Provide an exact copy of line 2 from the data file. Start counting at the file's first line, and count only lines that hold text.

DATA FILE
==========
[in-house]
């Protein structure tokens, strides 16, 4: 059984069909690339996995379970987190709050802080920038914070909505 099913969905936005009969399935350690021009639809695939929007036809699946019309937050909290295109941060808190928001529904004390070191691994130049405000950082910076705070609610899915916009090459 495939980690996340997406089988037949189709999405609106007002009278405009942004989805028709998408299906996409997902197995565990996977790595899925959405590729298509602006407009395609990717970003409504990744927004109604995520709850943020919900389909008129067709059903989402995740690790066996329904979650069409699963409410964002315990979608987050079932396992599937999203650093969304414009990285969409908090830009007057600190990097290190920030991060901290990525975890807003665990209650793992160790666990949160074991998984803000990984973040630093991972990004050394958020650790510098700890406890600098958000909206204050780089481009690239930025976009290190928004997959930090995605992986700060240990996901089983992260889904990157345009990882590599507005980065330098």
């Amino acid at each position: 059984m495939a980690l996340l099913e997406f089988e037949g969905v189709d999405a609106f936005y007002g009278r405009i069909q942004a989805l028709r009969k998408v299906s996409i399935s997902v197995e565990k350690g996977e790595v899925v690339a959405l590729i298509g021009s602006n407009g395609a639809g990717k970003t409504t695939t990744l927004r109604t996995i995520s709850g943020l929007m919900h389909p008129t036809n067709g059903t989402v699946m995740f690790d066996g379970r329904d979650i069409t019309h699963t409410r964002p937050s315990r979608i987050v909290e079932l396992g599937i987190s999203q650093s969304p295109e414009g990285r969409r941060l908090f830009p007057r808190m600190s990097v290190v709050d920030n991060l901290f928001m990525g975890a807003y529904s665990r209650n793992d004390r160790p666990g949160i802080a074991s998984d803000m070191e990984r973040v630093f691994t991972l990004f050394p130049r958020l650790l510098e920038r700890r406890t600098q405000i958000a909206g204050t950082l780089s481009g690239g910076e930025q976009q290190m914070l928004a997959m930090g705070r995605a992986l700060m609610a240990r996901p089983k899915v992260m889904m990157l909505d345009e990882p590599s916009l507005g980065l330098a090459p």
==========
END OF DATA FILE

């Protein structure tokens, strides 16, 4: 059984069909690339996995379970987190709050802080920038914070909505 099913969905936005009969399935350690021009639809695939929007036809699946019309937050909290295109941060808190928001529904004390070191691994130049405000950082910076705070609610899915916009090459 495939980690996340997406089988037949189709999405609106007002009278405009942004989805028709998408299906996409997902197995565990996977790595899925959405590729298509602006407009395609990717970003409504990744927004109604995520709850943020919900389909008129067709059903989402995740690790066996329904979650069409699963409410964002315990979608987050079932396992599937999203650093969304414009990285969409908090830009007057600190990097290190920030991060901290990525975890807003665990209650793992160790666990949160074991998984803000990984973040630093991972990004050394958020650790510098700890406890600098958000909206204050780089481009690239930025976009290190928004997959930090995605992986700060240990996901089983992260889904990157345009990882590599507005980065330098």